With chapter 4 the apocalypse, the revelation proper begins which John indicates by the device of referring back to the beginning of his vision as reported in chapter 1: “the voice I had first heard speaking to me like a trumpet said…” Chapters 1-3 are, in a way, a cover letter accompanying and introducing the account of John’s visions. The letters, with their warnings of things to come, full of the evidence of God’s perfect knowledge of each church’s strengths and weaknesses, and with their promises to those who conquer in the faith of Jesus Christ, have prepared the churches for the ordeal to come. The visions will now disclose the nature of this conflict. [Caird, 60] There are many connections between chapters 2 and 3 and what follows; too many to mention. But the visions now to be given are directly related to the situation of the churches to which the letters were sent. The church must face an implacable enemy in a bitter struggle, an enemy that is able to make use both of human government and social forces in its war against the kingdom of God.
- In a prophetic rapture or trance – either the continuation of the same one mentioned in 1:10 or a new one – John finds himself transported into heaven. This was the sort of thing that happened to the OT prophets. Remember, before the battle in which King Ahab was killed, in a similar rapture the Lord’s prophet Micaiah ben-Imlah had seen the Lord on his heavenly throne and had listened in on a conversation of the court concerning how God’s purpose was to be accomplished on earth. [1 Kgs. 22:19ff.] Jeremiah goes so far as to make it the qualification of a true prophet of God that he “has stood in the council of the Lord to see or hear his word.” [23:18]
Now, at this early point it is worth pointing out that the scenes of John’s vision will change without notice throughout the book. He is in heaven from 4:1 through the end of chapter 9. But in chapter 10 he is on earth again and in the middle of chapter 11 we find him back in heaven, and so on. In this rapture the prophet moves easily from heaven to earth and back again.
- Caesar, of course, has a throne; and, we already read in 2:13 of Satan’s throne here on earth. But here is a throne in heaven, a greater throne, the symbol of an absolute sovereignty. This throne is mentioned seventeen times in chapters 4 and 5. The Christian churches of the time were small and threatened. The power of Rome seemed invincible. What they needed most to know was that there was a far greater throne than Rome’s and it was the throne of their King.
The description of the throne resembles that of Ezekiel 1:26-28 but is different in that, unlike Ezekiel, John makes little effort to describe the figure sitting on the throne.
- As often in apocalyptic literature it is impossible to visualize the description given. John is overwhelming the imagination. He wants us to think of the throne as an object of luminous splendor.
- There has been much debate as to the identity of the twenty-four elders. I won’t take time to survey the various opinions. In my view by far the most convincing interpretation is that we are to see them as angels, perhaps archangels, who assist God in executing the divine rule on earth. In Psalm 89:7 we read: “In the council of the holy ones God is greatly feared,” the “holy ones” being the “heavenly beings” of the previous verse. Paul, remember, refers to the ranks of angels as “thrones, powers, and authorities.” [Col. 1:16; Eph. 3:10]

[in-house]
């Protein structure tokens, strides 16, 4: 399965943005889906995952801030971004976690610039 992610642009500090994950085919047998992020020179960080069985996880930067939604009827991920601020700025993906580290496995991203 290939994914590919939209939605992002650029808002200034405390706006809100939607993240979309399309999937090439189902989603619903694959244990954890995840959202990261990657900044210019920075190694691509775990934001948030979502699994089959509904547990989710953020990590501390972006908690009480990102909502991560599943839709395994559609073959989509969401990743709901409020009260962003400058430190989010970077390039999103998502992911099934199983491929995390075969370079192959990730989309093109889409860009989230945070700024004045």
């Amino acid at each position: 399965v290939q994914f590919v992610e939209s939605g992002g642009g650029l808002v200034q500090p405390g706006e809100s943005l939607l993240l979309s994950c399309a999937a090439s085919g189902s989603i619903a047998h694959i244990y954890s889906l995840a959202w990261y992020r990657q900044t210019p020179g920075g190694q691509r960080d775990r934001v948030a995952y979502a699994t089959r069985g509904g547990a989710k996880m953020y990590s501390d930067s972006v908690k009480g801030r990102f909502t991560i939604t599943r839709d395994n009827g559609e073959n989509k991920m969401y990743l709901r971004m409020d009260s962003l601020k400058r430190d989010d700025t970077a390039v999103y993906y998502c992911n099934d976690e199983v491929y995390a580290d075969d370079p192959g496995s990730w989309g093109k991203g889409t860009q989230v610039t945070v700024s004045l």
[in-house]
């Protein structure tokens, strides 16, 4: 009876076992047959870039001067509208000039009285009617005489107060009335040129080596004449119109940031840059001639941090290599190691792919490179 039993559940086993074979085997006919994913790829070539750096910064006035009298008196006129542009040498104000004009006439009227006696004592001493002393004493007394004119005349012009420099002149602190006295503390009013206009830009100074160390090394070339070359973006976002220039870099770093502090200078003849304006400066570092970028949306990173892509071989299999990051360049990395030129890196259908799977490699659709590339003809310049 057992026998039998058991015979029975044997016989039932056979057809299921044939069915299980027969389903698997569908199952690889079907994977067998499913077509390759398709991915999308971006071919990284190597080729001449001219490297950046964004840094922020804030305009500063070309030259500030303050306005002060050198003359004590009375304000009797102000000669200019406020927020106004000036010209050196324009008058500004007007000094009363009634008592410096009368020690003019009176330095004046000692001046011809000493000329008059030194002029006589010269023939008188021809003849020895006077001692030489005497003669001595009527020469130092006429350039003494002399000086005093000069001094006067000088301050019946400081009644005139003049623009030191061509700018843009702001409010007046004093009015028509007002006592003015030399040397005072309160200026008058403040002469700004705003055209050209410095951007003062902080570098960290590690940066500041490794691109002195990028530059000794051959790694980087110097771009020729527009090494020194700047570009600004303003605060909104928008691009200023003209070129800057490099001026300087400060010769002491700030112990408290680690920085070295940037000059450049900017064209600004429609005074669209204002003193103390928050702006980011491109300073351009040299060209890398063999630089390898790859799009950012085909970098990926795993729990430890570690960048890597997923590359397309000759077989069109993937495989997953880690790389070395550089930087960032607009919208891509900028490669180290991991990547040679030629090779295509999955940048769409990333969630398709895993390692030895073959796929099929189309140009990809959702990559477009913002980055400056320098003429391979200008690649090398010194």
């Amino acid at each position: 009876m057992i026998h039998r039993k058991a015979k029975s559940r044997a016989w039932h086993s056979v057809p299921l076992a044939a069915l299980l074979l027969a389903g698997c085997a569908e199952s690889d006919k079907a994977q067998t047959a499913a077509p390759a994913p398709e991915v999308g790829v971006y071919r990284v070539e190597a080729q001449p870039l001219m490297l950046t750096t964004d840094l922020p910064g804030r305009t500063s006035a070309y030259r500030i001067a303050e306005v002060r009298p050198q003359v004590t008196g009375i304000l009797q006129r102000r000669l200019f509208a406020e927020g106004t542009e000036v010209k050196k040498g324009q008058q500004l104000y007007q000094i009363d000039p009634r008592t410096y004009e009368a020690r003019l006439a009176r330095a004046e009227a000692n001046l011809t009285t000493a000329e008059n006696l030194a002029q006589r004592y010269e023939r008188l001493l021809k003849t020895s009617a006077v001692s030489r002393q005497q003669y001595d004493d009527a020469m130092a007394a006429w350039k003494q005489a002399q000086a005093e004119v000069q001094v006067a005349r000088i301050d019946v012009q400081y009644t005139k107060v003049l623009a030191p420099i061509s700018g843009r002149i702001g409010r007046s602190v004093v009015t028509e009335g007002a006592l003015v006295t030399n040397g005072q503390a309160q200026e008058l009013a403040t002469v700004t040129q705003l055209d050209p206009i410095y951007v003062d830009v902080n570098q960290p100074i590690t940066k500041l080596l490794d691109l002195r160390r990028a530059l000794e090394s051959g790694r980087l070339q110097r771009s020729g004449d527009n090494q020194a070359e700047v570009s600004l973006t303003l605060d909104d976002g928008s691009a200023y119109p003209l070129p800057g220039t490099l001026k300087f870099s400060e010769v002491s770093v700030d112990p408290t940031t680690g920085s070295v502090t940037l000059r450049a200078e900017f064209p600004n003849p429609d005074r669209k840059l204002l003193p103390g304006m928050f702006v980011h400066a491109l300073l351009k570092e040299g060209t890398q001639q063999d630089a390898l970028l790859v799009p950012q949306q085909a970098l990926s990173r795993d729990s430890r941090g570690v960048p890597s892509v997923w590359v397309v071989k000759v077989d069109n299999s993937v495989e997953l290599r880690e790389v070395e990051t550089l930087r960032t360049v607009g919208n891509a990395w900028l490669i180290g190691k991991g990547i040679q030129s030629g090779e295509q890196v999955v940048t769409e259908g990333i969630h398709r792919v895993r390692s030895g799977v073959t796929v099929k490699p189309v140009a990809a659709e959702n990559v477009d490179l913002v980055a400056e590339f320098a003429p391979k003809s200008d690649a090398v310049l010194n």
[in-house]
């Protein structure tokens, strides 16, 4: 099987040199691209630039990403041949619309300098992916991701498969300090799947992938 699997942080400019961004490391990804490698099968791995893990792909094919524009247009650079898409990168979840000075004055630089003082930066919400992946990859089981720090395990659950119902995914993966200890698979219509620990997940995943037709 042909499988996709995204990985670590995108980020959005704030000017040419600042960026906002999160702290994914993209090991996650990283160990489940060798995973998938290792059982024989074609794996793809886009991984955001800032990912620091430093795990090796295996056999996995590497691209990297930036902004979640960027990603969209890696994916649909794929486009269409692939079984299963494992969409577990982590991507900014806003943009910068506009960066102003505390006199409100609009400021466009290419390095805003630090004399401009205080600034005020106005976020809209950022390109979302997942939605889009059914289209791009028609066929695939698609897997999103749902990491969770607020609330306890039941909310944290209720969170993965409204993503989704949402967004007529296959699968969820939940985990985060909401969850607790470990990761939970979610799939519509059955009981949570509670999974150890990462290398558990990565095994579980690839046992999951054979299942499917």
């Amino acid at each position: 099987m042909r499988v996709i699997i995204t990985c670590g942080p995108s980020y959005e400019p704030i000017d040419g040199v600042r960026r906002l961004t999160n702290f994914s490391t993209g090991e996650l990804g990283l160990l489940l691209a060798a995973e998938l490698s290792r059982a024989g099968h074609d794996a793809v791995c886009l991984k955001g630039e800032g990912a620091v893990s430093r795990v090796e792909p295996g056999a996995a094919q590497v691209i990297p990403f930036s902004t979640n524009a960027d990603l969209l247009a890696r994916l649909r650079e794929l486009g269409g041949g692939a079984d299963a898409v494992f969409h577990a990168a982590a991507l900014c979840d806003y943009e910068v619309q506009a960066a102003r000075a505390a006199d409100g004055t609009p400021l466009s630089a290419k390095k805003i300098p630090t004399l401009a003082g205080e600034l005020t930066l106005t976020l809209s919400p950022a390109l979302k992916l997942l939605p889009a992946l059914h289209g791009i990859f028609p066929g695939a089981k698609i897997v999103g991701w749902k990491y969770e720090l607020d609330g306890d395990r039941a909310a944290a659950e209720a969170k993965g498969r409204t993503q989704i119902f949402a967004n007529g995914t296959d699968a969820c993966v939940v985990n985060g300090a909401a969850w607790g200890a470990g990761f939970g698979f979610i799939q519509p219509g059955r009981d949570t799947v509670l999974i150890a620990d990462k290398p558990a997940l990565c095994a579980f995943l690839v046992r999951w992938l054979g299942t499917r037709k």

- Lightning and thunder were often manifestations of God’s presence, power, and majesty in the OT and we have already seen the seven spirits as a way of speaking of the fullness of God’s Spirit, the Holy Spirit. Though the sea of glass has been variously understood, it is probably an image like the one we read of in Exod. 24:10, where under the feet of God himself was “something like a pavement made of sapphire, clear as the sky itself” or what Ezekiel describes as “as an expanse, sparkling like ice” (1:22). The entire scene is one of insupportably matchless majesty and beauty.
- John’s description of the four living creatures has distinct similarities to Isaiah’s description of the seraphim before the throne of God (Isa. 6:1) and Ezekiel’s description of the cherubim that he saw in his vision of the heavenly throne and its glory (1:4-21; 10:14). In other words, these four figures represent a still more exalted order of angels. All of the eyes suggest eternal vigilance. Think of the lion as the noblest of all creatures, the ox as the strongest, man as the wisest, and the flying eagle as the swiftest of all creatures. Here man is among the creatures before God the creator of all things. All the powers of nature are available for the use of God in ruling his world. These four creatures lead in the worship of God that is being offered in heaven, so all of nature is bowing before him as well.
All of this – the twenty-four elders, the seven spirits, the sea of glass, the four living creatures – all of it is intended to do one thing: enhance the glory of the throne. Everything here concerns this throne and the one sitting on it!
- We noticed in chapter 1 verse 8 that the title “the Almighty” for God is used 7 times in Revelation. The phrase “him who sits on the throne” is likewise found 7 times in the book.